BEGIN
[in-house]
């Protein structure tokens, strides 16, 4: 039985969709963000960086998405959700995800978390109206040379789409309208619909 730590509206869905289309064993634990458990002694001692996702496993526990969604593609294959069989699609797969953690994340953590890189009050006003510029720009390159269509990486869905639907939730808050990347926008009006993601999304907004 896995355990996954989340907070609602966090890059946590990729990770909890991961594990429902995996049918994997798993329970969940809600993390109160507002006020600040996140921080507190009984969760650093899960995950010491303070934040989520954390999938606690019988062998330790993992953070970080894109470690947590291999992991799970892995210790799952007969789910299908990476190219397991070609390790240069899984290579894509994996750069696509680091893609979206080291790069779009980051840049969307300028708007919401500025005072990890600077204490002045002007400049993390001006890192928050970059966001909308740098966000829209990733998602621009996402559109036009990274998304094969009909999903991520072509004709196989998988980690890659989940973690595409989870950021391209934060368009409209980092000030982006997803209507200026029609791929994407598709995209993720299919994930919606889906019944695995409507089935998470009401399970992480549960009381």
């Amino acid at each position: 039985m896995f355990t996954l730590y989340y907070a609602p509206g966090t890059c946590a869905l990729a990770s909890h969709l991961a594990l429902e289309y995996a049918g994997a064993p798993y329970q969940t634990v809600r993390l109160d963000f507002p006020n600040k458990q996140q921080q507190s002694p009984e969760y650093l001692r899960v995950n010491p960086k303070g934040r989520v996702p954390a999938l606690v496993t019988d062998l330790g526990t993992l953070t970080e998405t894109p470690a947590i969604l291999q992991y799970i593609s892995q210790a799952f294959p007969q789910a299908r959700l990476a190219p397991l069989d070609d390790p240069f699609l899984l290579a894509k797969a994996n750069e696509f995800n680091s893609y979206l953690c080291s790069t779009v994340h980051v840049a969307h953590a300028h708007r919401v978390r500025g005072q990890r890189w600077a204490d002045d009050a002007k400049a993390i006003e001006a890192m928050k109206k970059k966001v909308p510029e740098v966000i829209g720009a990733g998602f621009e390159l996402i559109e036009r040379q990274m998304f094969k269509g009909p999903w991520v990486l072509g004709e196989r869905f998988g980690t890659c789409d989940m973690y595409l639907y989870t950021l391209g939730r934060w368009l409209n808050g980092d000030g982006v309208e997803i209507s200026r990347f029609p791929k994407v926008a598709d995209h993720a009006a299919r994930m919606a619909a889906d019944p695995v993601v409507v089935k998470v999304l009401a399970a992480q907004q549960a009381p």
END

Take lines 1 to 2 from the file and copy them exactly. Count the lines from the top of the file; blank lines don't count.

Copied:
[in-house]
């Protein structure tokens, strides 16, 4: 039985969709963000960086998405959700995800978390109206040379789409309208619909 730590509206869905289309064993634990458990002694001692996702496993526990969604593609294959069989699609797969953690994340953590890189009050006003510029720009390159269509990486869905639907939730808050990347926008009006993601999304907004 896995355990996954989340907070609602966090890059946590990729990770909890991961594990429902995996049918994997798993329970969940809600993390109160507002006020600040996140921080507190009984969760650093899960995950010491303070934040989520954390999938606690019988062998330790993992953070970080894109470690947590291999992991799970892995210790799952007969789910299908990476190219397991070609390790240069899984290579894509994996750069696509680091893609979206080291790069779009980051840049969307300028708007919401500025005072990890600077204490002045002007400049993390001006890192928050970059966001909308740098966000829209990733998602621009996402559109036009990274998304094969009909999903991520072509004709196989998988980690890659989940973690595409989870950021391209934060368009409209980092000030982006997803209507200026029609791929994407598709995209993720299919994930919606889906019944695995409507089935998470009401399970992480549960009381």